Back around the 1940s, around the time Grand Coulee Dam was built, power lines were strung from Midway Substation, near Hanford, to the dam. The construction crew was working from Midway towards the dam. What they found ahead of them was the impressive height of the Saddle Mountains.
While the spot they needed to traverse was not one of the many sheer cliffs, the slope of the soil was still amazingly steep and several hundred feet high.
And they needed to get down to the bottom.
With a large bulldozer.
At this location, near the middle of the Saddles, getting down to the bottom would mean backtracking to the south a bit and then heading multiple miles either east towards Othello and coming around the end of the mountains or west towards the Columbia River and rounding the gap in the mountains threaded by river and coming around near Beverly. This would add several days to the project.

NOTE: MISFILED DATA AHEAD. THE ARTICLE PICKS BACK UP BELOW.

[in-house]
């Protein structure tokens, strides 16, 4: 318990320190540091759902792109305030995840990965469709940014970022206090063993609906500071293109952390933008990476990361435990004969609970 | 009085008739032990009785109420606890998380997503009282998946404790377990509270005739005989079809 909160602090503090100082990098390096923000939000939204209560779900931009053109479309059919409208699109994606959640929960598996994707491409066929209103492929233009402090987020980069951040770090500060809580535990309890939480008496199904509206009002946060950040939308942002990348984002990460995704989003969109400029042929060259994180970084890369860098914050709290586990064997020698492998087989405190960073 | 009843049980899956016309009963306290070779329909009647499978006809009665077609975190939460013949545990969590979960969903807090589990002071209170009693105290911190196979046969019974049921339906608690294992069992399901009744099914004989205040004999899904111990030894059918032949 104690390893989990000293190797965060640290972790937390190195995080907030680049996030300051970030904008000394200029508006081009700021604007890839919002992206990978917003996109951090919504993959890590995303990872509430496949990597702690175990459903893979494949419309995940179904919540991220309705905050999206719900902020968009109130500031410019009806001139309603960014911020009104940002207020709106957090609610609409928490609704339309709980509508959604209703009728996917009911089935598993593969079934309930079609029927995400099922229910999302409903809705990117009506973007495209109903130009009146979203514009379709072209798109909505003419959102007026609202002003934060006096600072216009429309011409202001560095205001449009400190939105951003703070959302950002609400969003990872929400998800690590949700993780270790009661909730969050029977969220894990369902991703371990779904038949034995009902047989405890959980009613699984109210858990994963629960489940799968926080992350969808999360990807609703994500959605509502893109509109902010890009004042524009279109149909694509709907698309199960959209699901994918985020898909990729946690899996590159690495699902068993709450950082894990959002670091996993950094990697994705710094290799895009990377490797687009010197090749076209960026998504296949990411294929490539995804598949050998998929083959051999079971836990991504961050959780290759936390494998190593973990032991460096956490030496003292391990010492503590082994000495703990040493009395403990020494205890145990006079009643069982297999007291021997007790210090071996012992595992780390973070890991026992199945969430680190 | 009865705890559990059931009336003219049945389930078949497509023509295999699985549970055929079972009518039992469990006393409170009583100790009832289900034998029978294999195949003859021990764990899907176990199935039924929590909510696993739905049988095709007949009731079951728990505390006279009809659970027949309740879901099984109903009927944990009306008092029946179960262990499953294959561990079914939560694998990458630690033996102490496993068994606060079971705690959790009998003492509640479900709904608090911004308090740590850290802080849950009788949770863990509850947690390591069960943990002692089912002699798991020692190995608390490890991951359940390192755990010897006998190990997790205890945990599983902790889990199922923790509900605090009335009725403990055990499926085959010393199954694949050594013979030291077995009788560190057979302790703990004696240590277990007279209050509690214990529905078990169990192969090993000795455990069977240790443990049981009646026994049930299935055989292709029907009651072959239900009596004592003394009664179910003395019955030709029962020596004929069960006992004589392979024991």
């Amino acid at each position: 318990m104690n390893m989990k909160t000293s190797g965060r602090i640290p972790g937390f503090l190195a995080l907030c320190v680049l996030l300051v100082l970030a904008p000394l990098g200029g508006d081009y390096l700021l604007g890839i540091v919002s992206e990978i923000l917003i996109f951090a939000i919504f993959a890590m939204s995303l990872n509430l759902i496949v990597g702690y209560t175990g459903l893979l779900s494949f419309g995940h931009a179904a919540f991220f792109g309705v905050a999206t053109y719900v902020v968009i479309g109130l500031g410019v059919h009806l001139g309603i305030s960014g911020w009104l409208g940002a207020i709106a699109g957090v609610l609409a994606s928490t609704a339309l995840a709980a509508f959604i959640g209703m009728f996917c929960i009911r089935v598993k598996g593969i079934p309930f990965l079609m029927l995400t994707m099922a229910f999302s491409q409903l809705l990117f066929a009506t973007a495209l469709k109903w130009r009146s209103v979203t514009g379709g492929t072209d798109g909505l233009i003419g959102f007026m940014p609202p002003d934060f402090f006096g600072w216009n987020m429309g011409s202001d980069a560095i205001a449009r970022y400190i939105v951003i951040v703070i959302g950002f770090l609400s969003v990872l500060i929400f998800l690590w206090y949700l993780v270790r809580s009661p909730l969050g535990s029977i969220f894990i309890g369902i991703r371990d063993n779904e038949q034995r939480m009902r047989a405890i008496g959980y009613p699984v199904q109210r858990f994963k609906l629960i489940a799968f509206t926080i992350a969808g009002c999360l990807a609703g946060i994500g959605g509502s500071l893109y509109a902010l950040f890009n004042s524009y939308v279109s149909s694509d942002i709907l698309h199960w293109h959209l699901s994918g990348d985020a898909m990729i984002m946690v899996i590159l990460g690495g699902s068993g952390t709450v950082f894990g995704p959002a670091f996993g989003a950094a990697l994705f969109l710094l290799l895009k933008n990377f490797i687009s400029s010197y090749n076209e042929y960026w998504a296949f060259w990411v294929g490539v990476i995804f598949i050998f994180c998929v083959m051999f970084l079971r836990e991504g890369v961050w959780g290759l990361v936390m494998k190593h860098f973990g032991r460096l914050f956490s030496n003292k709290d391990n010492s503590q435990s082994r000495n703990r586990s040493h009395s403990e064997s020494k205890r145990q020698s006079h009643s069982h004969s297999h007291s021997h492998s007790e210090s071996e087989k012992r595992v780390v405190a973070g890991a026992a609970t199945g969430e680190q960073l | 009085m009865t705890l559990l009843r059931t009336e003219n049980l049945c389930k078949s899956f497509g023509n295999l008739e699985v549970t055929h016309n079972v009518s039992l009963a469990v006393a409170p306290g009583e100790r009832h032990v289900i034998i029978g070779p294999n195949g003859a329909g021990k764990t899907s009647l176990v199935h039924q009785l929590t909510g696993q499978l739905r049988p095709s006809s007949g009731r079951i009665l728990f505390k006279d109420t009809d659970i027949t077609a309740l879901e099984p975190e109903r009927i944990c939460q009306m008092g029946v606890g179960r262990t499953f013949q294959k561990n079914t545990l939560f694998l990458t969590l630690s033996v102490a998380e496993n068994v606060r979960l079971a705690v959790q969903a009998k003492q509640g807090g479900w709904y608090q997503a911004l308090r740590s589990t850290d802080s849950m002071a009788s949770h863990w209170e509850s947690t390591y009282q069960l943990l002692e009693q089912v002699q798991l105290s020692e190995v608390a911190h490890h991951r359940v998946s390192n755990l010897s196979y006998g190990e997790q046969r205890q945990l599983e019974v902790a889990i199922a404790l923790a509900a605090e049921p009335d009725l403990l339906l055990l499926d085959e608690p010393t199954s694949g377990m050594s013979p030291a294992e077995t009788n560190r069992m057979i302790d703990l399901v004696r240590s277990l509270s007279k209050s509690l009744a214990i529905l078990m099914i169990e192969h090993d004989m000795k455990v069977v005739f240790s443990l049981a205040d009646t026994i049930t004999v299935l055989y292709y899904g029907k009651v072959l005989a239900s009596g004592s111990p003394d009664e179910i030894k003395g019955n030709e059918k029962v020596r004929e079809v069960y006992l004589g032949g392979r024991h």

One bulldozer operator, who likely had more guts than anyone else in the crew, had an idea. He would take the machine straight down the slope.
He fired it up, moved over to the edge, placed the blade firmly into the mountain, and carefully drew himself onto the slope. It was not a straight-down story, as the scar in the hillside shows. At one point the descent veers a bit to the west, as a ravine was approaching with an even steeper slope. After making the turn, he kept the blade down and bulldozed all the way to the bottom, saving days of delays.
This photo, also courtesy of Dave Morgan, was taken around 1950, when the scar was still widely visible.
In this 2009 view courtesy of Mark Danielson, the scar is still faintly visible.